Interval training is being used in rehabilitation clinics, he said, even with cardiac patients, which was unheard of just a few years ago.
Zuhl said intervals can be adapted to many types of full-body workouts, with or without equipment, and is used in swimming, biking and running, including on cardio machines.
Whats really hot right now is sprint training, he said, interspersing sprints, rests and jogs of various lengths.
There are no set guidelines on interval length, Zuhl said, although research is showing the best benefits when the high-intensity portion is set at 30 seconds to two minutes. In studies, the go easier or rest period is often twice as long. So, for example, 30 seconds of high-intensity effort would be followed by one minute of recovery.
One approach, especially when starting out, Gibala said, is to get out of your comfort zone for the go-hard interval. If youre running outdoors, for instance, resolve to pick up the pace from one streetlight pole to the next, then back off.
As always, talk to your doctor before trying a new exercise program. A certified personal trainer can help you determine proper intensity, Gibala said.
Heart-rate targets are a more exact way to determine exertion, but those also are variable from person to person, he said.
First, figure the average maximum heart rate for someone your age -- subtract your age from 220. Then shoot for a heart rate about 85 percent of that number during the high-intense intervals.
If youre 40, the average maximum is 180, so the target would be 153 beats per minute.
Gibala said many of his studies have used exercise bikes with a protocol of one minute of intense effort followed by one minute of recovery, repeated 10 times per session. Participants performed three of these 20-minute sessions over a week.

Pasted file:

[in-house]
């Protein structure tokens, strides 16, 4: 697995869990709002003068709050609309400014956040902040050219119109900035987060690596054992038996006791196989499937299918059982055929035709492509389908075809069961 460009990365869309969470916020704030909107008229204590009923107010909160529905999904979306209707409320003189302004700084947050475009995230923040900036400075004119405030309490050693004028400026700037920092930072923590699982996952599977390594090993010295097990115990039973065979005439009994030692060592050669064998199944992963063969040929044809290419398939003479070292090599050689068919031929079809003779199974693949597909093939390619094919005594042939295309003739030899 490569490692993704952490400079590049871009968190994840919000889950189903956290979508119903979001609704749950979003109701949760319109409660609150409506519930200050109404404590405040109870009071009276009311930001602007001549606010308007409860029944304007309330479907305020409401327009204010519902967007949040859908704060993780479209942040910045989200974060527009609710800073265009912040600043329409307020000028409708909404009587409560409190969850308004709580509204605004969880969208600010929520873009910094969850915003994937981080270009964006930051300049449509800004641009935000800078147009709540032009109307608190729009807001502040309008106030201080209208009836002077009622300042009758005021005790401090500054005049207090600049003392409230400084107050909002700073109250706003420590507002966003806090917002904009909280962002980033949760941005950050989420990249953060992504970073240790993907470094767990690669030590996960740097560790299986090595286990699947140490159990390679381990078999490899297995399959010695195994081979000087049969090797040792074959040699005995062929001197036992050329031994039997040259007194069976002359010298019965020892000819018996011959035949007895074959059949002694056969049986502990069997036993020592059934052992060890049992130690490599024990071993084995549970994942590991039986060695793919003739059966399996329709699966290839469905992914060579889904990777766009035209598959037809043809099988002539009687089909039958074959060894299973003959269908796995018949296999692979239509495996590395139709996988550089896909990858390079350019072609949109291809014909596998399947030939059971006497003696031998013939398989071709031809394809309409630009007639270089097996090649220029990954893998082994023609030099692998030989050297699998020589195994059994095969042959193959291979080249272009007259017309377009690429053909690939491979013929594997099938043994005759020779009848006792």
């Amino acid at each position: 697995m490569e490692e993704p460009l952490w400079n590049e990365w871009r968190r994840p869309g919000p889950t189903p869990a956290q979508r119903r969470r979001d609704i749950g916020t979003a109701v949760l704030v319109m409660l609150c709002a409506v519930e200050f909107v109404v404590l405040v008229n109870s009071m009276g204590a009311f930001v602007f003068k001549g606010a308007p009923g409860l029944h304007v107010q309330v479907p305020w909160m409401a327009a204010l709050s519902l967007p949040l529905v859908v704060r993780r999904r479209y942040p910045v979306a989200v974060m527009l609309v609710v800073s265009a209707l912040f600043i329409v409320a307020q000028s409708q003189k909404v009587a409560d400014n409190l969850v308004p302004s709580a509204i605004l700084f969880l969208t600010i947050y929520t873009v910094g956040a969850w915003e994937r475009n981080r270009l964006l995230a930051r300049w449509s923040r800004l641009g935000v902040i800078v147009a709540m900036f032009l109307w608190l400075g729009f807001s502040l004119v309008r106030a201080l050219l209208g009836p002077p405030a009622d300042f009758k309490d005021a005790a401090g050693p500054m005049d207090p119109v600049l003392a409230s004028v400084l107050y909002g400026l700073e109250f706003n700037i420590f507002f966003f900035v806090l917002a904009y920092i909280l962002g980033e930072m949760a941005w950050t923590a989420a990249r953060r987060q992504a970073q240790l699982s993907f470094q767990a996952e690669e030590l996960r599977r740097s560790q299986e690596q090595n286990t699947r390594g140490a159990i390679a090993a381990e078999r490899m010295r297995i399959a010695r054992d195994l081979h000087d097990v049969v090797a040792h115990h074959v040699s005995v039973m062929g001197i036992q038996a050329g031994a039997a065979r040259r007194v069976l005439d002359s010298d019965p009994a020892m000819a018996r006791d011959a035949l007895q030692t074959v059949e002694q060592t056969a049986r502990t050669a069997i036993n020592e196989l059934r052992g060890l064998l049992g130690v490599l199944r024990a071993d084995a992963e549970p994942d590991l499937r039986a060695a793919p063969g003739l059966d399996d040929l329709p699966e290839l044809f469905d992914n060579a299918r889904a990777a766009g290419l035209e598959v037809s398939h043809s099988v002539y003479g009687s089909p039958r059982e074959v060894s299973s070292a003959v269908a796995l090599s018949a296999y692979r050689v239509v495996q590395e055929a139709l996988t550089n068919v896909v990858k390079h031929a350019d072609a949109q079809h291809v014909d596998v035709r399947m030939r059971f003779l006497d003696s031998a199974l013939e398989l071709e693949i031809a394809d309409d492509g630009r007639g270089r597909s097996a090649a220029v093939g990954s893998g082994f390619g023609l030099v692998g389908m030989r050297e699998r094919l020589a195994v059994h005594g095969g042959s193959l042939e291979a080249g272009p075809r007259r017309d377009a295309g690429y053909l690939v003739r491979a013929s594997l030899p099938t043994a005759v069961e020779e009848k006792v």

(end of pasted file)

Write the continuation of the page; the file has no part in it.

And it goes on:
Weve shown benefits for people with Type 2 diabetes in just two weeks, said Gibala, noting that this was a total commitment of one hour a week. Their blood-sugar levels are markedly reduced.
Where to get HIIT training in Middle Georgia
Body Evolution: 171 Spring St., Macon, 478-390-7636, www.facebook.com/bodyevolutionmacon, open 24 hours. Services include CrossFit, boot camp, group fitness and personal training.
The Compound: 4547 Knight Road, Macon, 478-737-8154, www.facebook.com/thecompound2012, 9-10 a.m. and 5:30-6:30 p.m. Monday and Wednesday; 6-7 p.m. Tuesday and Thursday; 9-10 a.m. Friday. Services include functional fitness group training camps and Spartan Race approved training for obstacle course racing.
CrossFit Tao: 157 Gateway Drive, Macon, 478-257-6657, www.crossfittao.com, hours by schedule. Services include CrossFit training, workouts and equipment.
Gorilla CrossFit: 171 Spring St., Macon, 478-390-7636, www.gorillacrossfit.us, hours by schedule. Services include CrossFit boot camp, training, workouts.
North Macon CrossFit: 4650 Forsyth Road, Suite B, Macon, 478-319-6064, www.northmaconcrossfit.com, hours by schedule. Services include CrossFit training and workouts.
CrossFit Insurgency: 4993 Russell Parkway, Suite 190-200, Warner Robins, 478-227-8817, www.crossfitinsurgency.com, hours by schedule. Services include CrossFit training.
CrossFit City of Athletes: 2191 Watson Blvd., Suite C, Warner Robins, 478-787-3915, www.cityofathletescrossfit.com, hours by schedule. Services include CrossFit training.
Praetorian CrossFit: 2001 Ga. 127, Perry, 478-988-9348, www.praetoriancrossfit.com, hours by schedule. Services include daily CrossFit training.
Full Tilt CrossFit: 51 Mossy Creek Drive, Fort Valley, 478-224-9348, www.fulltiltcrossfit.com, hours by schedule. Services include CrossFit training.